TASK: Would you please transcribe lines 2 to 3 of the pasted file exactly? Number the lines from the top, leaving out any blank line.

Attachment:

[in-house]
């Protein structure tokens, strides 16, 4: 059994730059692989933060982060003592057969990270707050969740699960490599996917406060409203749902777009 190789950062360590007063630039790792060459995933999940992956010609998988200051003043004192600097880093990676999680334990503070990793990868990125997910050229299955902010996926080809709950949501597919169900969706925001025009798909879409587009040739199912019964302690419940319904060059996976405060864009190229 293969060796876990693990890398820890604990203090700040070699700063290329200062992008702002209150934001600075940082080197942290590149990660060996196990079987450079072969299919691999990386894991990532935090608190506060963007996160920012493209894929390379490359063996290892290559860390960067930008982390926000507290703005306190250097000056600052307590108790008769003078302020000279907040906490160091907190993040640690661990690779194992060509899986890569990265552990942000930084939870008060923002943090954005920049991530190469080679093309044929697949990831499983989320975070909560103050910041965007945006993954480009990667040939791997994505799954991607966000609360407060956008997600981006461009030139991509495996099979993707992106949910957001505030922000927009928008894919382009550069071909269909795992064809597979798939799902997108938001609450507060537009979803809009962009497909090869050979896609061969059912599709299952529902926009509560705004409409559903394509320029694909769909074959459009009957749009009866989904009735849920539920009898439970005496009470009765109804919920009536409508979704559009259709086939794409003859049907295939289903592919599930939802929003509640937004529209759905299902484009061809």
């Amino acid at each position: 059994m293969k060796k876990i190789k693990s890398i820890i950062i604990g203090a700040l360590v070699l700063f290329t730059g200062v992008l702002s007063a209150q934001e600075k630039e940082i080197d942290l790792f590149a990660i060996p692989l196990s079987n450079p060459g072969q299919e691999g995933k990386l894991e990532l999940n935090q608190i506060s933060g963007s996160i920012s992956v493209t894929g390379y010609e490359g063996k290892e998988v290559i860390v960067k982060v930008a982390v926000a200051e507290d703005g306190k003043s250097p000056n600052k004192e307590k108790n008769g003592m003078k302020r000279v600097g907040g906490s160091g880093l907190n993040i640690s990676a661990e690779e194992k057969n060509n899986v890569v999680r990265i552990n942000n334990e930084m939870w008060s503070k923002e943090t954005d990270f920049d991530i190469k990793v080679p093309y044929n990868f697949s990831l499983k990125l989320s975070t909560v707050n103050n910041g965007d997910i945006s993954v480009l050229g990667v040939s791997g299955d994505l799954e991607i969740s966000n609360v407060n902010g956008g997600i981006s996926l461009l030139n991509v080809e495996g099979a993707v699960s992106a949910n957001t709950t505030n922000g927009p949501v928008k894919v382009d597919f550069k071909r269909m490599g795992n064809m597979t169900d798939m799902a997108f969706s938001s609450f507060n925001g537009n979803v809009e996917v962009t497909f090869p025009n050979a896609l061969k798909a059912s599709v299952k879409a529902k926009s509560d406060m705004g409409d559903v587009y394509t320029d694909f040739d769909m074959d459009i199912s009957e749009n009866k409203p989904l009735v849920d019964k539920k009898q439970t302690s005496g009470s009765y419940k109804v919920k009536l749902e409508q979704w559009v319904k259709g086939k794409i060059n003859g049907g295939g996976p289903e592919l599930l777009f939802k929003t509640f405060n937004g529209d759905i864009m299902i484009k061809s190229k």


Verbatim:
């Protein structure tokens, strides 16, 4: 059994730059692989933060982060003592057969990270707050969740699960490599996917406060409203749902777009 190789950062360590007063630039790792060459995933999940992956010609998988200051003043004192600097880093990676999680334990503070990793990868990125997910050229299955902010996926080809709950949501597919169900969706925001025009798909879409587009040739199912019964302690419940319904060059996976405060864009190229 293969060796876990693990890398820890604990203090700040070699700063290329200062992008702002209150934001600075940082080197942290590149990660060996196990079987450079072969299919691999990386894991990532935090608190506060963007996160920012493209894929390379490359063996290892290559860390960067930008982390926000507290703005306190250097000056600052307590108790008769003078302020000279907040906490160091907190993040640690661990690779194992060509899986890569990265552990942000930084939870008060923002943090954005920049991530190469080679093309044929697949990831499983989320975070909560103050910041965007945006993954480009990667040939791997994505799954991607966000609360407060956008997600981006461009030139991509495996099979993707992106949910957001505030922000927009928008894919382009550069071909269909795992064809597979798939799902997108938001609450507060537009979803809009962009497909090869050979896609061969059912599709299952529902926009509560705004409409559903394509320029694909769909074959459009009957749009009866989904009735849920539920009898439970005496009470009765109804919920009536409508979704559009259709086939794409003859049907295939289903592919599930939802929003509640937004529209759905299902484009061809």
């Amino acid at each position: 059994m293969k060796k876990i190789k693990s890398i820890i950062i604990g203090a700040l360590v070699l700063f290329t730059g200062v992008l702002s007063a209150q934001e600075k630039e940082i080197d942290l790792f590149a990660i060996p692989l196990s079987n450079p060459g072969q299919e691999g995933k990386l894991e990532l999940n935090q608190i506060s933060g963007s996160i920012s992956v493209t894929g390379y010609e490359g063996k290892e998988v290559i860390v960067k982060v930008a982390v926000a200051e507290d703005g306190k003043s250097p000056n600052k004192e307590k108790n008769g003592m003078k302020r000279v600097g907040g906490s160091g880093l907190n993040i640690s990676a661990e690779e194992k057969n060509n899986v890569v999680r990265i552990n942000n334990e930084m939870w008060s503070k923002e943090t954005d990270f920049d991530i190469k990793v080679p093309y044929n990868f697949s990831l499983k990125l989320s975070t909560v707050n103050n910041g965007d997910i945006s993954v480009l050229g990667v040939s791997g299955d994505l799954e991607i969740s966000n609360v407060n902010g956008g997600i981006s996926l461009l030139n991509v080809e495996g099979a993707v699960s992106a949910n957001t709950t505030n922000g927009p949501v928008k894919v382009d597919f550069k071909r269909m490599g795992n064809m597979t169900d798939m799902a997108f969706s938001s609450f507060n925001g537009n979803v809009e996917v962009t497909f090869p025009n050979a896609l061969k798909a059912s599709v299952k879409a529902k926009s509560d406060m705004g409409d559903v587009y394509t320029d694909f040739d769909m074959d459009i199912s009957e749009n009866k409203p989904l009735v849920d019964k539920k009898q439970t302690s005496g009470s009765y419940k109804v919920k009536l749902e409508q979704w559009v319904k259709g086939k794409i060059n003859g049907g295939g996976p289903e592919l599930l777009f939802k929003t509640f405060n937004g529209d759905i864009m299902i484009k061809s190229k």